Ford introduces its Fully Assisted Parking Aid & Obstacle Avoidance Systems [video]

Ford Fully Assisted Parking Aid

Automated parking system is nothing new, with most manufacturers offering a version of it. Most however, still requires the driver to take partial control by operating the accelerator and brake, while the car steers itself into a parking spot.

Ford has recently showed off their new automated parking system at the Ford Futures event in Lommel, Belgium. Currently under development, the system enables push-button parking from inside or outside of the vehicle, without any driver input, except retain pressure on the button for the duration of the manoeuvre.

Ford Fully Assisted Parking Aid-2

It is built on existing Ford technologies such as Active Park Assist and Ford Powershift transmissions. Called the Fully Assisted Parking Aid, the system controls the steering, gear selection and forward and reverse motion to facilitate push-button parking.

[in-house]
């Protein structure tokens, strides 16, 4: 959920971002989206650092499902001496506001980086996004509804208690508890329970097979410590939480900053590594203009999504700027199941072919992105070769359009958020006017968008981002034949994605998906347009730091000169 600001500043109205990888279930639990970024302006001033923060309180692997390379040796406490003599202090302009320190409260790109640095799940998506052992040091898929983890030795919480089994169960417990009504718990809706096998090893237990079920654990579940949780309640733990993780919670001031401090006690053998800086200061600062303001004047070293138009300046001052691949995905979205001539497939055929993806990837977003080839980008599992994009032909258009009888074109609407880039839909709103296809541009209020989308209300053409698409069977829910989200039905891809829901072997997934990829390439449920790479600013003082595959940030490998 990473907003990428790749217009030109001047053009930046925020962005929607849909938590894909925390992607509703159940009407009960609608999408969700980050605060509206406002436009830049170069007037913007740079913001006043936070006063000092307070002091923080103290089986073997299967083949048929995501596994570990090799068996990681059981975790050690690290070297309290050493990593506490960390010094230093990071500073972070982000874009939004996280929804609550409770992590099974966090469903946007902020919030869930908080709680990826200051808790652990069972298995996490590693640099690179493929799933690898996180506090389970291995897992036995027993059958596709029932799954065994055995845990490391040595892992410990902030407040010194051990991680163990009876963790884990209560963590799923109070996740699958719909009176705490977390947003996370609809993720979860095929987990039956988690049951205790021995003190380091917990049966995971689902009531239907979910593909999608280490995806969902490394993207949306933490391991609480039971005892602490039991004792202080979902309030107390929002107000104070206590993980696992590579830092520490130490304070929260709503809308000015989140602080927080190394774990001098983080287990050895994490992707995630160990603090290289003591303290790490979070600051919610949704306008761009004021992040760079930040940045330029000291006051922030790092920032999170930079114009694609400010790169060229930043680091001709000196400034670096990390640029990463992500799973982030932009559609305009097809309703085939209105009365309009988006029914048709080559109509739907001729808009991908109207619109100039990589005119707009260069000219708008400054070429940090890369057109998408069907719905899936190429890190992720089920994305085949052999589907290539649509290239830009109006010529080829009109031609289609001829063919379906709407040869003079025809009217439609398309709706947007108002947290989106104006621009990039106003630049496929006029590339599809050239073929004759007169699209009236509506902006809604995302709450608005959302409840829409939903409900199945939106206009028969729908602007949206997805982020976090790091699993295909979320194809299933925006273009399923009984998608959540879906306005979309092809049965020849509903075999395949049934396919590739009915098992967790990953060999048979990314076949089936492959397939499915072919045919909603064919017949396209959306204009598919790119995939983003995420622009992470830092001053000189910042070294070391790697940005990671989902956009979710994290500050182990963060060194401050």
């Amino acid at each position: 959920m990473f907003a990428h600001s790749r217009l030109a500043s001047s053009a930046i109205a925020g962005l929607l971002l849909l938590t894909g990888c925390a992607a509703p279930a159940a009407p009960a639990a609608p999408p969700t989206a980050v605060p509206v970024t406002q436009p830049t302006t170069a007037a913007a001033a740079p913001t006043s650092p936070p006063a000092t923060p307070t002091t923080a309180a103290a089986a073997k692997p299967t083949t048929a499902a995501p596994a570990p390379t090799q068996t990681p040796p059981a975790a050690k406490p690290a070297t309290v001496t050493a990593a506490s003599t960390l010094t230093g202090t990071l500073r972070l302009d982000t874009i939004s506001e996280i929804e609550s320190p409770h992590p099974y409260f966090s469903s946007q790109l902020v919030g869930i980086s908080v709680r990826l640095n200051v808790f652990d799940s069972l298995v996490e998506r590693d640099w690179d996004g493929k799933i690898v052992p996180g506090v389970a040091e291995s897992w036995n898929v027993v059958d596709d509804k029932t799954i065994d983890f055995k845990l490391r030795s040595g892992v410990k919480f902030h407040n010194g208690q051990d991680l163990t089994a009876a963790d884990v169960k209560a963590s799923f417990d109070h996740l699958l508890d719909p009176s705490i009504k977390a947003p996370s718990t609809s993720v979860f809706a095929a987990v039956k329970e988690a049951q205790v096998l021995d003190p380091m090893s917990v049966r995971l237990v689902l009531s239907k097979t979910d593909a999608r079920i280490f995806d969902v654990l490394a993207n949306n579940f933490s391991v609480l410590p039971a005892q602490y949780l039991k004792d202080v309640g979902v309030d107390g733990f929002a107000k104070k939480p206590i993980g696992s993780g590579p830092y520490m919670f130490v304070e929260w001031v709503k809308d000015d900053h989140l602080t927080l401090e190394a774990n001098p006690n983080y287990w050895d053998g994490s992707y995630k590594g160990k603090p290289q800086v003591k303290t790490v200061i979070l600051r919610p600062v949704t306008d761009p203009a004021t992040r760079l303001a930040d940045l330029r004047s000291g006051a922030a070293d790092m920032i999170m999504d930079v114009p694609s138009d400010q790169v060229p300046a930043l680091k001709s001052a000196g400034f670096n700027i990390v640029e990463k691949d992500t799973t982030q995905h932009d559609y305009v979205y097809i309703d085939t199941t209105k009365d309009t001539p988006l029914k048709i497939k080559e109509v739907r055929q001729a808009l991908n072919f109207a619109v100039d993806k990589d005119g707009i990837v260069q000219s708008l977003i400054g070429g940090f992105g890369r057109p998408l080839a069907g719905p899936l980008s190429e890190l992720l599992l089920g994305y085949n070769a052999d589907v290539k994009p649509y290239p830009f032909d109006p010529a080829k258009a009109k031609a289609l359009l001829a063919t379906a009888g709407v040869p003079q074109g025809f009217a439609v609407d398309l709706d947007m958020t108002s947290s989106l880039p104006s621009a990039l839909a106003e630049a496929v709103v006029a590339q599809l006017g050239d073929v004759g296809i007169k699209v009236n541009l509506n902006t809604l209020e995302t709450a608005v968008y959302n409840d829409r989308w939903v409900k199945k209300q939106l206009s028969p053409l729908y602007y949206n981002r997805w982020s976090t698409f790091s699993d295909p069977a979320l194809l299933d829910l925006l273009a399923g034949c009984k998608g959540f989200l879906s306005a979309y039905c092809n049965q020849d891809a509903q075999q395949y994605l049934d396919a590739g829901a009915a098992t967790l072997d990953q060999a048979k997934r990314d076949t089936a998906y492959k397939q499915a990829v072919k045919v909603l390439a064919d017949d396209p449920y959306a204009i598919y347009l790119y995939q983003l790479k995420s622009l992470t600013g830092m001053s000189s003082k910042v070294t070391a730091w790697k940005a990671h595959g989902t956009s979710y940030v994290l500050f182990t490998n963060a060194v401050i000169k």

The parking aid can locate parking spaces at speeds of up to 30km/h and manoeuvre the car into spaces just 20 per cent longer than the overall vehicle length.

Ford Obstacle Avoidance System

Ford is also developing an Obstacle Avoidance system that automatically takes control of the steering and braking system to avoid collisions with pedestrian or other vehicles. It uses three radars, ultrasonic sensors and a camera to scan the road up to 200 metres ahead.

The system first issues warnings if it detects slow-moving objects, stationary obstacles or pedestrians in the same lane ahead. If the driver fails to steer or brake following those warnings, the system will then automatically steer and brake to avoid a collision. The technology has been tested at speeds of more than 60km/h (38mph).

Ford has already introduced active safety technologies to some of its vehicles in Australia, including Active City Stop in the Focus Titanium. It uses a light detecting and ranging sensor to monitor traffic in front and scans the road ahead 50 times a second to help prevent collisions at speeds up to 15km/h, and help reduce the severity of impacts at speeds of up to 30km/h.

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